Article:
Really Good, Actually is an entertaining but ultimately one-note novel by Monica Heisey about the aftermath of a Toronto woman’s separation and her attempt to get her life back on track. Maggie and her husband Jon – together for 10 years, married for two – have decided to split up. Things haven’t been great for a while (though it’s unclear what’ s really wrong) and when Really Good, Actually opens, Jon has just moved out. Maggie is devastated. The book tracks the year after the separation, as Maggie tries to get her life back on track and get over the loss of her marriage.

Why I picked it up: My friend recommended it to me – she said it was very entertaining.

Really Good, Actually has some very funny moments. Heisey is clearly very talented and I laughed out loud several times. Maggie is critical of everyone – herself, her friends, her colleagues – and she constantly makes bad decisions, like buying all kinds of crap when she has no money, sleeping with random guys and being rude to her (very supportive) friends. She’s an entertaining train wreck of a character, and Really Good, Actually felt like a long, funny stand-up routine. But as a full-length novel, it was wearying. Maggie’s constant self-pity and self-absorption grew old pretty quickly and the book was a bit of a slog. I get that her breakup was hard on her, but after a while I just didn’t want to hear about it anymore. I wanted some growth, some perspective, some understanding that it could all be gotten over. And that growth came too late in the book. So while there definitely were funny parts of Really Good, Actually, overall it wasn’t a very satisfying read.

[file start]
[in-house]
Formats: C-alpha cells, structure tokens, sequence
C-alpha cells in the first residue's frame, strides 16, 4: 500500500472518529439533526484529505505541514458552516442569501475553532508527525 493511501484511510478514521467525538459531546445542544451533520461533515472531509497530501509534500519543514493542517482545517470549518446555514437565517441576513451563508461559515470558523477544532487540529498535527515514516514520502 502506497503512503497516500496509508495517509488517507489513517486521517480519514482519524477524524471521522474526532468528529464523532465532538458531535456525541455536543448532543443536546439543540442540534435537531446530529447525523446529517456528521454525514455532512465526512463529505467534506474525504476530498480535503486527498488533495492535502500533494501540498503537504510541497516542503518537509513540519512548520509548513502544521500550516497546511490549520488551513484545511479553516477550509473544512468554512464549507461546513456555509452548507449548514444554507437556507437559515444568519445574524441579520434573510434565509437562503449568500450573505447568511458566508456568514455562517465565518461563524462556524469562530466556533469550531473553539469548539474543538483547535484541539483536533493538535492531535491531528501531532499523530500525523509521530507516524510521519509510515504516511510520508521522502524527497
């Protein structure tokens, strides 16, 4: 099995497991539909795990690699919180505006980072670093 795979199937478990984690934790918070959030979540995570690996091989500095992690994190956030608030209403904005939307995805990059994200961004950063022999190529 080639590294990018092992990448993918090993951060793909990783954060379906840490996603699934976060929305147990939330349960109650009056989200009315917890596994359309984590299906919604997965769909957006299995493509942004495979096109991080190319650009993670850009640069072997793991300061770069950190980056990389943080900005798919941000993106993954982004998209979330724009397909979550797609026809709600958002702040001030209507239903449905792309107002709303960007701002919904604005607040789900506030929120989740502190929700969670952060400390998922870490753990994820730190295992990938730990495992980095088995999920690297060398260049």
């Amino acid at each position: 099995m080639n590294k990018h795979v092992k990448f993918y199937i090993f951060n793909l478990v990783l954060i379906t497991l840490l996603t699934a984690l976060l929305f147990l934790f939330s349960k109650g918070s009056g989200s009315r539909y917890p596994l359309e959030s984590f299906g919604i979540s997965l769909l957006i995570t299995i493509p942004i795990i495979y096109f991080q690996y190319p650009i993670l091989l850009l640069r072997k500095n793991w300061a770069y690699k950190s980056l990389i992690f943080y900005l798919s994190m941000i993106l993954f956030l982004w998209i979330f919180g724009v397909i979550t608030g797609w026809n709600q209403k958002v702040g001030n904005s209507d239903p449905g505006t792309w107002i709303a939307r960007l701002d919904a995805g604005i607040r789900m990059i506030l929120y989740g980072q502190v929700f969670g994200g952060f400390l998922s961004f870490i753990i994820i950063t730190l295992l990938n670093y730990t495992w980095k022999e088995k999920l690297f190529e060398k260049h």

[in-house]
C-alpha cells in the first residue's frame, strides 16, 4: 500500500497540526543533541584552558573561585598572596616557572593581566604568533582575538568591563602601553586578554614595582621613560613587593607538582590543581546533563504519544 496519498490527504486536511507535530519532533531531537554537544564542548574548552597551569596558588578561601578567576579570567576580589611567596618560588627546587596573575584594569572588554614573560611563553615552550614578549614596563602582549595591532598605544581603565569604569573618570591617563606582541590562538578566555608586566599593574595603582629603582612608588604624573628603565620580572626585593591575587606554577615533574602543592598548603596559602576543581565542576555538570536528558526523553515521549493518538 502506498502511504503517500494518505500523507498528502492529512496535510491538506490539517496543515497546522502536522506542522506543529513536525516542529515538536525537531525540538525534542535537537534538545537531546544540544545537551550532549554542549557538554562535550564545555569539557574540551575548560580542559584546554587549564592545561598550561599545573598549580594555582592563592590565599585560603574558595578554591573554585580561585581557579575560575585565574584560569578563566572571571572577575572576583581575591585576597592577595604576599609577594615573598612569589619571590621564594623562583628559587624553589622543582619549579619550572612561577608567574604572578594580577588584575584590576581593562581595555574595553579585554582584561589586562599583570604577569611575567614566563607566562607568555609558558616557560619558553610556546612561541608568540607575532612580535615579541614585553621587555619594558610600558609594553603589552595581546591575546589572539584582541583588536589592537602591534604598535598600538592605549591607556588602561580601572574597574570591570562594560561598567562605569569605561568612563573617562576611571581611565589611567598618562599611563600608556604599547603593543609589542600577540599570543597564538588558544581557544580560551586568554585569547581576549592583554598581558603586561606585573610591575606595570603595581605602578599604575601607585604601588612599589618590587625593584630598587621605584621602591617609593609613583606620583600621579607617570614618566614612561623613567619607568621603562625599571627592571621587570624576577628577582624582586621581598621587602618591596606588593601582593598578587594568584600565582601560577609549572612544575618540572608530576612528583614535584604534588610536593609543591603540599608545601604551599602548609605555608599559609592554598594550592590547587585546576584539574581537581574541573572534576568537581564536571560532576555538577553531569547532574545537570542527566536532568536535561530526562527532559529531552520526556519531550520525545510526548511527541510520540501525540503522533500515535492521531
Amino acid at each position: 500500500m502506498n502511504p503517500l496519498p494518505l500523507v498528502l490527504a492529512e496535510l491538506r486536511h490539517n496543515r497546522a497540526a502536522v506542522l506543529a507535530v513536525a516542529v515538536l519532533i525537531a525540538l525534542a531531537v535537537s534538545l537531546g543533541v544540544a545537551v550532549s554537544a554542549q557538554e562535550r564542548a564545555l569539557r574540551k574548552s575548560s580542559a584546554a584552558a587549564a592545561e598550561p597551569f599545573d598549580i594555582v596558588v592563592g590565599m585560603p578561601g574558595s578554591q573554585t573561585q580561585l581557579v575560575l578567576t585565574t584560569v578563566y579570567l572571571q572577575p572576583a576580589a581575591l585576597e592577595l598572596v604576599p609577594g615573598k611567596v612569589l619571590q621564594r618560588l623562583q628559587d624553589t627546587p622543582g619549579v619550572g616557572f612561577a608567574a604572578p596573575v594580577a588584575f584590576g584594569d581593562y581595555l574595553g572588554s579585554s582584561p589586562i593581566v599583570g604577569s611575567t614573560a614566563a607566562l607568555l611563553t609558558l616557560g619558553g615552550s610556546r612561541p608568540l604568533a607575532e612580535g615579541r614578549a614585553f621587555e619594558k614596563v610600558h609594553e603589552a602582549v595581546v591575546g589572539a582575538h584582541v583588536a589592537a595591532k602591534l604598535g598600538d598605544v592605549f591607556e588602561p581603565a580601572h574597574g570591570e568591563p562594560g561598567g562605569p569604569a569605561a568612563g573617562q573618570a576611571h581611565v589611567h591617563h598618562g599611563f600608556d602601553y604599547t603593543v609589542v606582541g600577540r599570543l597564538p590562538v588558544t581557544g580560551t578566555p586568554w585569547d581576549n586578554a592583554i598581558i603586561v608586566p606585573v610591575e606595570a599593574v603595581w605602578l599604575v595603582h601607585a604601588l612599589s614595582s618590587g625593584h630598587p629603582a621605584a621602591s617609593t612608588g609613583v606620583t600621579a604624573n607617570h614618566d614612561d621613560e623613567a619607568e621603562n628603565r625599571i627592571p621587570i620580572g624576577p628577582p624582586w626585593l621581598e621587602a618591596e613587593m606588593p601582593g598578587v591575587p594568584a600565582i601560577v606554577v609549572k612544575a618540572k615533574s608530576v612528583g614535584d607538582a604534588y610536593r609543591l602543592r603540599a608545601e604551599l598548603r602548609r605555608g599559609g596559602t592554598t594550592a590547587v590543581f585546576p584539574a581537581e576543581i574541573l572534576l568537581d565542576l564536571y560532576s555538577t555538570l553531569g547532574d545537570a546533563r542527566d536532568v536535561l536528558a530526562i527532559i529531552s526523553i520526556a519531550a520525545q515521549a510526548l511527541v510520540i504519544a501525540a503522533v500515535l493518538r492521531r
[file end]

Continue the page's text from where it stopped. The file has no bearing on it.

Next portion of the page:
I listened to Really Good, Actually on audio, narrated by Julia Whelan (like at least half of the books I listen to). Whelan was an interesting choice. Her urgent, angry delivery revved Maggie up and made her more strident, while also making the funny parts a little less funny. I wonder what the book might have been like with a different narrator.

Really Good, Actually was the 20th book of 2023 and satisfies the Book Recommended By A Friend category of the 2023 EDIWTB Reading Challenge.